Seven Irish Travelers charged with fraud

The Augusta Chronicle/June 1, 2001
By Katie Throne

North Augusta -- A group of Irish Travelers will go to federal court in Aiken next week on charges that they defrauded an Atlanta car dealership, a federal prosecutor said Thursday.

Assistant U.S. Attorney Eric Ruschky said Mary Gorman Mack, Ann M. Carroll and Catherine Mary Riley, named in an indictment with four other residents of the Murphy Village community, used fraudulent income tax returns as proof of income to finance cars from Jim Ellis Volkswagen Inc.

The three women have a hearing June 11, he said.

Two of those indicted, Nora A. Sherlock and Tommy J. Sherlock, pleaded guilty April 25 to using false information to finance a 1999 Chevrolet Corvette, which they later falsely reported stolen and collected insurance on.

''Hypothetically, if you have financed a car and you don't want to make the payments anymore, you arrange to have it stolen,'' Mr. Ruschky said. ''When you report it stolen and get a police report and forward that to an insurance company, the insurance company pays off what's owed on the car. If there's any extra, it goes to the insured.''

The couple have not been sentenced but each could face up to 10 years in prison.

The other Travelers named in the indictments, Tommy J. Mack and Bryan G. Gorman, became fugitives after being released on $25,000 bonds, he said.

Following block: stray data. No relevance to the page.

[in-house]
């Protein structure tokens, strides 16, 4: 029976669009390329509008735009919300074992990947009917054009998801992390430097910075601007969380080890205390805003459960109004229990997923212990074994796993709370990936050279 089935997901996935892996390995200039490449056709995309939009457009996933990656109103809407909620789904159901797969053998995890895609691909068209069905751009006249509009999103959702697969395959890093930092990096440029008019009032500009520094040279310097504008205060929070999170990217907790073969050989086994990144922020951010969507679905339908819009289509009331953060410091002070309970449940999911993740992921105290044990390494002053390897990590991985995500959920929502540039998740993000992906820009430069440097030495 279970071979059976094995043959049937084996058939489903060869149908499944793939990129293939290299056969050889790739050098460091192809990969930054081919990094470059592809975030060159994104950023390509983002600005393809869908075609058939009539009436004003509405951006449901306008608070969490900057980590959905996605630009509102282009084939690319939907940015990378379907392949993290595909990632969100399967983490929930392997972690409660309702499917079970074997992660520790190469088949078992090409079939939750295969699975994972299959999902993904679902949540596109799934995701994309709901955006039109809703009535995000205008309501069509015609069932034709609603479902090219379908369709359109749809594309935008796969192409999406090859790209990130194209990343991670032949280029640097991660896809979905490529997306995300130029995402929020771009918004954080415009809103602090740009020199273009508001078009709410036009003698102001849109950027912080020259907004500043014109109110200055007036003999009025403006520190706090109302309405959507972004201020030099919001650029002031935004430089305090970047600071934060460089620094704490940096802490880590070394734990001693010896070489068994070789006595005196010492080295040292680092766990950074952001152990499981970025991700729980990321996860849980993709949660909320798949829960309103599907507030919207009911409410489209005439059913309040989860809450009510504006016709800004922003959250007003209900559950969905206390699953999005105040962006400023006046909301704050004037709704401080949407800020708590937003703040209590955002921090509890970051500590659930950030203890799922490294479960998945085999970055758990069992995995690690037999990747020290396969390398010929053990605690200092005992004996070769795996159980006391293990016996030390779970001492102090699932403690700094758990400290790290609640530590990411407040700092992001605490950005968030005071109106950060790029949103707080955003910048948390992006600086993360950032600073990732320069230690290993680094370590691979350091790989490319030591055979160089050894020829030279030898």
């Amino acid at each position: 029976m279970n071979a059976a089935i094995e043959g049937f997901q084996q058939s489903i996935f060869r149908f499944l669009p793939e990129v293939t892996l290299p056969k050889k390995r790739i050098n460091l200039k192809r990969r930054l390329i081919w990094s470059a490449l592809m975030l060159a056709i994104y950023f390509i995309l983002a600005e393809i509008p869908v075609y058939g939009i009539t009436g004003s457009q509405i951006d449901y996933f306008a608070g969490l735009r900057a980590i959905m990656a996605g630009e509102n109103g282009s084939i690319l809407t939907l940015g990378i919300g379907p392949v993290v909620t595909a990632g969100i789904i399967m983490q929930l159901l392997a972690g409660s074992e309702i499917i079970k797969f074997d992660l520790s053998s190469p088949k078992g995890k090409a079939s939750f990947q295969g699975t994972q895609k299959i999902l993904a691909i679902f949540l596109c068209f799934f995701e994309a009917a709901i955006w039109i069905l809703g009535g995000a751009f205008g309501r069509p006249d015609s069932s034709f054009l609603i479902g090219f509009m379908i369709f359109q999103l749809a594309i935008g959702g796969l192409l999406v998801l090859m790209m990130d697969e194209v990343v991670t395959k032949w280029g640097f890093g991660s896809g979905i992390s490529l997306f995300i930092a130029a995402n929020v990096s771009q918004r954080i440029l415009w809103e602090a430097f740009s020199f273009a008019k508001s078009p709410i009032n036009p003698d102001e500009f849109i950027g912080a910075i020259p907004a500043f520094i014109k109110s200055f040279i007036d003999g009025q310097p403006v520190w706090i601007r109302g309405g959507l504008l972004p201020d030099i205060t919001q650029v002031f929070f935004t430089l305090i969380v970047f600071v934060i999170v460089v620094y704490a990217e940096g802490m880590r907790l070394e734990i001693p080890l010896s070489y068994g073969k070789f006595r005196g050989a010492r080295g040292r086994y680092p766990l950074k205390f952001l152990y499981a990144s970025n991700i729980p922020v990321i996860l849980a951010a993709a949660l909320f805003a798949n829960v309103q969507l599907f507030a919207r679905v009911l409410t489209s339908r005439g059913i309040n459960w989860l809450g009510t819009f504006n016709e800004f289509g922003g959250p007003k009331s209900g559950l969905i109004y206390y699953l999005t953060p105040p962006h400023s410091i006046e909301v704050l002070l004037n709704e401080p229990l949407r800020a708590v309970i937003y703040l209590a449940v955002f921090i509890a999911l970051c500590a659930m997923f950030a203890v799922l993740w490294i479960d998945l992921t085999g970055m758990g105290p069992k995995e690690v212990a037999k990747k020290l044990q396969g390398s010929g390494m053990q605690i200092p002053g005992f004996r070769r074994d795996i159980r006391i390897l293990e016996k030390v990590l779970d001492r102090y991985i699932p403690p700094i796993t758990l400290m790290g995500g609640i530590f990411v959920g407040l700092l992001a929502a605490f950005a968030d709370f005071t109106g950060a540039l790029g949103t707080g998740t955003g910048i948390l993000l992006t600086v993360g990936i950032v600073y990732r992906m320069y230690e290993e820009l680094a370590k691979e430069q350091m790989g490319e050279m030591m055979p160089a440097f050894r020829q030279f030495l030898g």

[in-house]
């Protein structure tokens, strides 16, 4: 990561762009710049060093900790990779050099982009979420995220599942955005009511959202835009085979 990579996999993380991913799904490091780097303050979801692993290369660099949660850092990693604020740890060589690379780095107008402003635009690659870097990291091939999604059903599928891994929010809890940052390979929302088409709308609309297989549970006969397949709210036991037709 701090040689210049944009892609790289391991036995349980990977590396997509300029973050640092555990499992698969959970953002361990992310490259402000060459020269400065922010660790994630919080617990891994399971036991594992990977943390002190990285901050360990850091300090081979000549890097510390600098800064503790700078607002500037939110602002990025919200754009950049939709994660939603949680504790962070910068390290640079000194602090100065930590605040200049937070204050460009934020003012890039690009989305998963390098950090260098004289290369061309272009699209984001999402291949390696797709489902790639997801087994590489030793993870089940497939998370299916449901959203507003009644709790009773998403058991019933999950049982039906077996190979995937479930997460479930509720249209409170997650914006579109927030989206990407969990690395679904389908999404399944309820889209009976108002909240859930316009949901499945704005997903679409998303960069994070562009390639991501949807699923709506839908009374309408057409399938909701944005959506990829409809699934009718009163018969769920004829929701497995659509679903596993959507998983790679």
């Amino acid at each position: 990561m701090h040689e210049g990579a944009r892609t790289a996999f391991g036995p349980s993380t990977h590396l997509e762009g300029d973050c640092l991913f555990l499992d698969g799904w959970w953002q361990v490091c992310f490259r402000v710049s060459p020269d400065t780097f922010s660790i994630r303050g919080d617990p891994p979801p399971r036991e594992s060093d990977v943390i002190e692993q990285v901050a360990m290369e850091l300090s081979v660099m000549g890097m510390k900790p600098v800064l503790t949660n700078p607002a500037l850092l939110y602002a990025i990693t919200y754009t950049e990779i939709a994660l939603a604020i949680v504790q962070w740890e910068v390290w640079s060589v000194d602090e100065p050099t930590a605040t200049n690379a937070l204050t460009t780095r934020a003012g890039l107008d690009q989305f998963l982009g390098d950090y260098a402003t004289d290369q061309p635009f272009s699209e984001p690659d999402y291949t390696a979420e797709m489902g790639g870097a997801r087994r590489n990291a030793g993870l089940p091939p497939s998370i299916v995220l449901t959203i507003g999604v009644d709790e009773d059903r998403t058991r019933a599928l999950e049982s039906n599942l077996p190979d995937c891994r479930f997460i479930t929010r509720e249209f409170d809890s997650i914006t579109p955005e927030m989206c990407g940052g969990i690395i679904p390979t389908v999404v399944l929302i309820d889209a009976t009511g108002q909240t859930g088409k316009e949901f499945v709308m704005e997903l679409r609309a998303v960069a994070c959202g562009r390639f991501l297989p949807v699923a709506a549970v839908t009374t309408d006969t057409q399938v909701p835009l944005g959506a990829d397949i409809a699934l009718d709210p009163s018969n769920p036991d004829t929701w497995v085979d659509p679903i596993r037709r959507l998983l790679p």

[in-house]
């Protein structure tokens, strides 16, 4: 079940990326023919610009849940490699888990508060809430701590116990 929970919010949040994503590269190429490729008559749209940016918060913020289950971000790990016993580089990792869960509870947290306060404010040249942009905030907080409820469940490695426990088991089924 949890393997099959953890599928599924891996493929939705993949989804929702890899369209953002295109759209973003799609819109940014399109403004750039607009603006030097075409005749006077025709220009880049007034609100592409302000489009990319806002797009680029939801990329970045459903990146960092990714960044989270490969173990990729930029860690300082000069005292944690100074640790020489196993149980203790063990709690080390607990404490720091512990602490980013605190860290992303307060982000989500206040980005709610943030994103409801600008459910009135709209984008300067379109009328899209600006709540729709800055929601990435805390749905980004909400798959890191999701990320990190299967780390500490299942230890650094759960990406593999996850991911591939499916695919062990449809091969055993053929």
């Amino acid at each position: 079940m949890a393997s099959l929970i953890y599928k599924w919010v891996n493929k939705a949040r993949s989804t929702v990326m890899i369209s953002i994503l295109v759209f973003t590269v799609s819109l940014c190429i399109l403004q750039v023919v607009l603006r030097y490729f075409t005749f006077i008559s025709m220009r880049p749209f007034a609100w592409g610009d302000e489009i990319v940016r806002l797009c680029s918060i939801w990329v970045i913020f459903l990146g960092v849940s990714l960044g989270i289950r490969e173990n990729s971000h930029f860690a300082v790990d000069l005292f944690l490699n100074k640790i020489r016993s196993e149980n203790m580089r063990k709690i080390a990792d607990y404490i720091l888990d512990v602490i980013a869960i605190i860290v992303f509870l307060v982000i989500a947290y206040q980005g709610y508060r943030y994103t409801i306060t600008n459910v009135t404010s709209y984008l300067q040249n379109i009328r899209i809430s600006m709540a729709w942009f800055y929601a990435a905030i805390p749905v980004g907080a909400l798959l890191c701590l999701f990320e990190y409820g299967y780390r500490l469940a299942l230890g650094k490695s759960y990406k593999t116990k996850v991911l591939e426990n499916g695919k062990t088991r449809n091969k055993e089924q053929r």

The FBI and the Aiken County Sheriff's Office worked together to build a case against the North Augusta residents, said Mr. Ruschky, who opened the investigation in September 2000. The probe is continuing, he said.

All of the vehicles involved, including a Corvette and three pickup trucks, were obtained from Jim Ellis Volkswagen in Atlanta in 1998 and 1999, the assistant U.S. attorney said. Authorities say the vehicles were financed after the suspects used fictitious companies, such as Carroll Paint Contracting Co., as cover in a scheme to defraud.

Irish Travelers are members of a reclusive community of about 2,000 who are descended from 19th-century Irish peddlers. Many live in Murphy Village, a community of lavish houses and mobile homes along U.S. Highway 25 near the boundary between Aiken and Edgefield counties.

State Attorney General Charlie Condon has targeted Irish Travelers in the past, prosecuting members on truancy and fraud charges and publicizing indictments and convictions.

In December 1999, three Irish Travelers were sentenced to probation and community service after pleading guilty to insurance fraud in an Aiken courtroom.

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